Why Attorneys Should Embrace Crisis Communications

 In Blog, Litigation and Dispute Resolution

It happens to all of us.  At some point a crisis hits nearly every organization or individual.  We’ve seen it with NFL athletes, politicians, celebrities, school districts, large businesses, and mom and pop shops.  Just this summer, Pilot settled its crisis—at least the most public part of it—for nearly 100 million dollars.  Vanderbilt football players will face a trial likely this year, renewing at full speed what has been nearly constant media coverage for more than a year. An East Tennessee hospital is reeling from a hefty and very public medical malpractice verdict this summer. The stakes may vary but the common dominator is that the key to a crisis is in the reaction.

blog_mohan_crisis_communicationAs a lawyer, the gut reaction is to handle the litigation, the deal, the settlement—whatever the legal issue may be—and the other stuff, public reaction, reputation, etc. is either on the back burner or for the PR people to handle.  So, why not just hire a PR firm?  That may be appealing, but here’s the problem . . . for a PR expert to be effective, they need to know everything.  Everything, you ask?  Well, I’m not going to tell someone else about my strategy, everything about my case, especially not the bad stuff.  That’s the normal attorney reaction.  Any PR expert will tell you that’s a disaster waiting to happen.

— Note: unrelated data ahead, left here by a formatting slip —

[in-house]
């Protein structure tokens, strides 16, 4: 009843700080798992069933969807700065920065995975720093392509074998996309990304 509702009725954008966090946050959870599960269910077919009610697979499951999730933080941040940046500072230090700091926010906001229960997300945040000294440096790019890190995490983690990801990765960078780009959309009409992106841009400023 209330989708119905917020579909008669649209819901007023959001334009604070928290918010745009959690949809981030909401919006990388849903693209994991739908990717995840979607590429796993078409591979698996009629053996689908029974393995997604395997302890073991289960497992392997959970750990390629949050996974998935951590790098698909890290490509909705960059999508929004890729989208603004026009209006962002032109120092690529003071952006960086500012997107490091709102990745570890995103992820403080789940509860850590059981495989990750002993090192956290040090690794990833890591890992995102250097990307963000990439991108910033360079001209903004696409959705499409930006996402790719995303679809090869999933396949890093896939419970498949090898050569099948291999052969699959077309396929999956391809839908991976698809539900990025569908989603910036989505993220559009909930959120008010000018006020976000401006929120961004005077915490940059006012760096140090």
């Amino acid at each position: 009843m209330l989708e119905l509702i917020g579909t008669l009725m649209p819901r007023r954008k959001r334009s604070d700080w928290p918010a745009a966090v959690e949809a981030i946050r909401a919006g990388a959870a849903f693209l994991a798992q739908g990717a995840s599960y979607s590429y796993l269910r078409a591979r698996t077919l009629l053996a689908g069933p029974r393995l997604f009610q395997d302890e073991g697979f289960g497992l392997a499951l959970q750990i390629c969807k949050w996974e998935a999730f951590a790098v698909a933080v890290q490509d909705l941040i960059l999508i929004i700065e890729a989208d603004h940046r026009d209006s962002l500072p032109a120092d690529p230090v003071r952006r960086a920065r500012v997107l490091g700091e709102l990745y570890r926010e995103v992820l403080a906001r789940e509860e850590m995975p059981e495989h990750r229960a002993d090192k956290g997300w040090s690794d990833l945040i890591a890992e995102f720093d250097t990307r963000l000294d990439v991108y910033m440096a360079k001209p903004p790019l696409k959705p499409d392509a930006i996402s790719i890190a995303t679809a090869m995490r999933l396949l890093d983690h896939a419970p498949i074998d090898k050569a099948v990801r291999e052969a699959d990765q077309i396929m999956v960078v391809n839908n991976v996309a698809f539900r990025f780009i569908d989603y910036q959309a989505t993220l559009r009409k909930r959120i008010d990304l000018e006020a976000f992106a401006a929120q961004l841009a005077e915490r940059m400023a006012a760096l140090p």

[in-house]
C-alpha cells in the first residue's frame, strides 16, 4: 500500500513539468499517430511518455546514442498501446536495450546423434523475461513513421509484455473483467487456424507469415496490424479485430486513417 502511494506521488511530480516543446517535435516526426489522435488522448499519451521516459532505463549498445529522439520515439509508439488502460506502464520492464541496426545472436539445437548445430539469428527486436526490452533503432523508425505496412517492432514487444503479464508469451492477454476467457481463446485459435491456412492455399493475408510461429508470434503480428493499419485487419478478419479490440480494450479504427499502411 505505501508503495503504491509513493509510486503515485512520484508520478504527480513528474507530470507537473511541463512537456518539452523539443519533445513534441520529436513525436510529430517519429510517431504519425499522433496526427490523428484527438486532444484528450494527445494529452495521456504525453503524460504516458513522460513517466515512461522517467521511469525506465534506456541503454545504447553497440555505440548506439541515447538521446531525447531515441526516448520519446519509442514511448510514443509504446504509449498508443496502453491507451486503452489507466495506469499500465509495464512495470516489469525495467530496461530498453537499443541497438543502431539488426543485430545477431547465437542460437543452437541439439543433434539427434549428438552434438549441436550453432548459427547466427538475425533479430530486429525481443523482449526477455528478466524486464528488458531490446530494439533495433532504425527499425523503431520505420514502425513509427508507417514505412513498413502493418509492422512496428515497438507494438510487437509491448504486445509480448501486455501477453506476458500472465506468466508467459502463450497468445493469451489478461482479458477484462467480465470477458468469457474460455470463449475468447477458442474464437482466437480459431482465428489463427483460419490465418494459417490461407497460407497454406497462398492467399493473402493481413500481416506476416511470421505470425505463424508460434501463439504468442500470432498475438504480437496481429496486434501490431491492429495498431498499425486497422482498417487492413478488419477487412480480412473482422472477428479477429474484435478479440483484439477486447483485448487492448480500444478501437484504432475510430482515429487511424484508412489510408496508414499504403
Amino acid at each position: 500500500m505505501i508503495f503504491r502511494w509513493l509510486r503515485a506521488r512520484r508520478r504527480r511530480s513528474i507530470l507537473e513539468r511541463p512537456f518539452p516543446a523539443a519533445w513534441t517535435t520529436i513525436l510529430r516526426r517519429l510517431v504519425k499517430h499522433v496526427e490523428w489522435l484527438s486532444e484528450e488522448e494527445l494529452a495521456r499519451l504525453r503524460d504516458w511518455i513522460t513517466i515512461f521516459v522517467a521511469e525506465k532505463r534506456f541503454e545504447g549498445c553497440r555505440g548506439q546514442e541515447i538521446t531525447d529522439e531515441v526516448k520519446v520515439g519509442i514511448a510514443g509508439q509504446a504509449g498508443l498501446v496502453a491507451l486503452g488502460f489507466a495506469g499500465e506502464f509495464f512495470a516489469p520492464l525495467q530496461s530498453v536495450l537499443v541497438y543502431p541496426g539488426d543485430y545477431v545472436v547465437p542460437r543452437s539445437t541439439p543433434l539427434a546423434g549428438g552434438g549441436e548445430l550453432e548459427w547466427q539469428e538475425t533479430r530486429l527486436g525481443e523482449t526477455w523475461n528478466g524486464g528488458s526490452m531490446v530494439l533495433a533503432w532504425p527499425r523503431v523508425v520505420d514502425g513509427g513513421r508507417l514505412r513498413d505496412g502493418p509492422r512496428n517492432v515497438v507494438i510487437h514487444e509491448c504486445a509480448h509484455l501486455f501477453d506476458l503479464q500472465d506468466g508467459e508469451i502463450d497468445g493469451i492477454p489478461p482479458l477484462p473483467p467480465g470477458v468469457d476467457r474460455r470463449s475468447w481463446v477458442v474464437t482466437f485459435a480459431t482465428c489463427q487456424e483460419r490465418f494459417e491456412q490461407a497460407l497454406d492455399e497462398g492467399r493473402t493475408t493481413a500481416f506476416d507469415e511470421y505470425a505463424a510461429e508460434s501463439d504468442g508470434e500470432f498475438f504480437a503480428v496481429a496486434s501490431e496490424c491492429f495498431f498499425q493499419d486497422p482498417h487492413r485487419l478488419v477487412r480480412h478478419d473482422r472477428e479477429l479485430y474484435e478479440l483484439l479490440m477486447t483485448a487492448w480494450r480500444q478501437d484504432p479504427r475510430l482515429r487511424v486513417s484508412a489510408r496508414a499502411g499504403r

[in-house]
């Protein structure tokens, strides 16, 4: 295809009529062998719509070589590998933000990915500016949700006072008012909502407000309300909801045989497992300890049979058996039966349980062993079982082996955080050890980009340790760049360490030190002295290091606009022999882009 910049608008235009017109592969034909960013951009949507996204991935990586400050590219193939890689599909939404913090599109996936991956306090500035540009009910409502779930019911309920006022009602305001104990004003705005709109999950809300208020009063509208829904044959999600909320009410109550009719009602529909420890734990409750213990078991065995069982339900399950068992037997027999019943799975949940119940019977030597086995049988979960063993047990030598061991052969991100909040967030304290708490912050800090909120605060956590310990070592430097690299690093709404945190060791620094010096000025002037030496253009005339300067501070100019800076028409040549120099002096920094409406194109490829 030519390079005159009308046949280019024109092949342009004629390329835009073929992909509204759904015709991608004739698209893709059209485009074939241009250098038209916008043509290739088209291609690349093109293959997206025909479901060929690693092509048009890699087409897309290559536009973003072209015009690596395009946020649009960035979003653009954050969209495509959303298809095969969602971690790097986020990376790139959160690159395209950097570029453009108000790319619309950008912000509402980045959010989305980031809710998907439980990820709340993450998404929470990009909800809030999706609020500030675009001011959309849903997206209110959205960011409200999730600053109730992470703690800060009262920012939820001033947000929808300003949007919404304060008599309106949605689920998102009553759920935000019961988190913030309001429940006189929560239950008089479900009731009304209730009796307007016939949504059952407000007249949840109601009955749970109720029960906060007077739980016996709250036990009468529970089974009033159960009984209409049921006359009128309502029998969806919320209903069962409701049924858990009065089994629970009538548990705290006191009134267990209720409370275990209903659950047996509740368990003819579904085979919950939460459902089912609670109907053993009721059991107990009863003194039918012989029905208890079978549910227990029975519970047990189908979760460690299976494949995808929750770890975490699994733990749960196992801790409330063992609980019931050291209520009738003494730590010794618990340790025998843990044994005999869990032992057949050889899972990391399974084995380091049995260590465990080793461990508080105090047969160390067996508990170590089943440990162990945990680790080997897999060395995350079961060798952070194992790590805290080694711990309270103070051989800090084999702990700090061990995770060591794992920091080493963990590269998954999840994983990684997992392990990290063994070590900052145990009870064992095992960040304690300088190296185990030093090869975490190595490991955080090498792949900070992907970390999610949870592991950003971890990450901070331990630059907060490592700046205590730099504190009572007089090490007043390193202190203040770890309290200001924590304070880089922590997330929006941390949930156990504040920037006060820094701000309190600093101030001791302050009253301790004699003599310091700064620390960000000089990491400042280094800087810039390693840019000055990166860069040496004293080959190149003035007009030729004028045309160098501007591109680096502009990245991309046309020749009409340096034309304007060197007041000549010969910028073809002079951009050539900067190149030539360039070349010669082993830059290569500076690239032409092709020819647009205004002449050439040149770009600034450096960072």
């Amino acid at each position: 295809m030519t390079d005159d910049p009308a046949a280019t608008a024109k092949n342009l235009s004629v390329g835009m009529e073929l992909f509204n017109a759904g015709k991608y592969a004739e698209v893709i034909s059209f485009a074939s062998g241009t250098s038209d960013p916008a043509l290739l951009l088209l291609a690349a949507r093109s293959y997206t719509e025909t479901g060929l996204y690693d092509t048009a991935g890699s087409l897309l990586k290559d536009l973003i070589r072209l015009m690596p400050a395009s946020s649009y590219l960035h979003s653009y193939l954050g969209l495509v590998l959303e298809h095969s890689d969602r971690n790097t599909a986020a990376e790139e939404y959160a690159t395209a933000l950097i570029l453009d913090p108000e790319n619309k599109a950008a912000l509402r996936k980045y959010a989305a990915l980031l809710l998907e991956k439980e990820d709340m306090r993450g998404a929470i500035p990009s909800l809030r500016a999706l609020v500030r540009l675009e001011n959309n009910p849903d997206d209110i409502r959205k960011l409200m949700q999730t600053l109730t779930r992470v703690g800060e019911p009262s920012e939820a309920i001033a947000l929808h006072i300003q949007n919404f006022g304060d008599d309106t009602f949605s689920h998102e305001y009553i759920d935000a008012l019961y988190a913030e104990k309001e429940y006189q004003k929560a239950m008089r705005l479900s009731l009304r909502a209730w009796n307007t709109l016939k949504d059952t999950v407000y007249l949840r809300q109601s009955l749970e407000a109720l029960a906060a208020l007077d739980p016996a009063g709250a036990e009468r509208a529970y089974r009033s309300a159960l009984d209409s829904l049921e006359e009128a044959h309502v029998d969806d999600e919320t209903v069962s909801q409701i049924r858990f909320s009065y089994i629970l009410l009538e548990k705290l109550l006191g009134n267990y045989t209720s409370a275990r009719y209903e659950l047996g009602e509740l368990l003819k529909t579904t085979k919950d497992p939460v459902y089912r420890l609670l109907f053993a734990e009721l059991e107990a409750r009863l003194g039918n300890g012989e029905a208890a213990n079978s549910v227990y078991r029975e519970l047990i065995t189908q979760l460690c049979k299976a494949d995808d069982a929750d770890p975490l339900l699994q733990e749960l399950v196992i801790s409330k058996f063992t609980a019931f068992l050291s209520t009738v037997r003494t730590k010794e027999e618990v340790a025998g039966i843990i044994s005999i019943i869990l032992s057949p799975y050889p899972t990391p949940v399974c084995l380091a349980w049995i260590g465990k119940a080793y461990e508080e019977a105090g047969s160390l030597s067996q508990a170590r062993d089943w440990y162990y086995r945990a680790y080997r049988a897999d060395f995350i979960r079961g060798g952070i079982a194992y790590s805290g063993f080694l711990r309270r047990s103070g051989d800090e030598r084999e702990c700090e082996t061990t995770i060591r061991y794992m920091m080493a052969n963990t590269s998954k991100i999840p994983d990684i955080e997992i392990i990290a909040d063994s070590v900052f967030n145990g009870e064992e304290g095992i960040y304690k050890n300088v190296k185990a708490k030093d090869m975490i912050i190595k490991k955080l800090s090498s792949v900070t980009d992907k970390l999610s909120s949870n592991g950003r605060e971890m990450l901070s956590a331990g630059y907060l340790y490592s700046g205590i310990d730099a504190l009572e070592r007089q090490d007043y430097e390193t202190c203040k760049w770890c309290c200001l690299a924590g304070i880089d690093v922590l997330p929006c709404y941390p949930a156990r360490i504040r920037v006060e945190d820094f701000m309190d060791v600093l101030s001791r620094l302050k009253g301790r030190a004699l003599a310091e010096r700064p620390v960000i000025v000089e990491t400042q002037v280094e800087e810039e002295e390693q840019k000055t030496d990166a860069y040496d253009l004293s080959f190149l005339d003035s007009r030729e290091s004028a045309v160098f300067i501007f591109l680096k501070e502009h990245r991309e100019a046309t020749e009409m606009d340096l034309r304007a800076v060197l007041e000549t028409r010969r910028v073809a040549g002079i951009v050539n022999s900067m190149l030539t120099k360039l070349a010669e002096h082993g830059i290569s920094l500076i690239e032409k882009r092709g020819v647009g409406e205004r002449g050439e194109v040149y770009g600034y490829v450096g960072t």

And if you do tell all—here’s the catch—you may have waived attorney-client privilege in doing so.  Courts have been anything but consistent—at times extending attorney-client privilege to public relations consultants hired in the face of litigation . . . and at other times holding that the privilege has clearly been waived.  See In re Copper Mkt. Antitrust Litig., 200 F.R.D. 213 (S.D.N.Y. 2001); Calvin Klein Trademark Trust v. Wachner, 198 F.R.D. 53 (S.D.N.Y. 2000).  Some courts have held that the privilege only applies to very specific communications which clearly identify that the purpose was for obtaining legal and not just PR advice.  See Haugh v. Schroder Inv. Mgmt. N. Am. Inc., 2003 WL 21998674 (S.D.N.Y. Aug. 25, 2003).  And then comes the other nightmare—a crisis no lawyer wants to see—when the PR guy gets deposed and is forced to tell all.  You know that’s going to make headlines.

Bottom line, attorneys can no longer sit on the sidelines when it comes to crisis communications.

Bottom line, attorneys can no longer sit on the sidelines when it comes to crisis communications.  As a former news reporter, I’ve seen my share of crises.  And, unfortunately, I’ve seen plenty of attorneys who say the wrong thing, say too much, think only of their litigation strategy rather than public opinion or their client’s goals beyond litigation.  More often, I’ve seen lawyers who were bulldogs in the courtroom but go through great lengths to avoid any comment, often leaving their clients misunderstood and ill-represented.

In an era when a crisis can be sparked by a single tweet, it’s important for the attorney to take the lead role as the crisis communicator.  Not only is this the best result for your client and frankly, part of your role as advisor, but it’s important for protection of attorney-client privilege.

photo credit: fotologic via flickr cc


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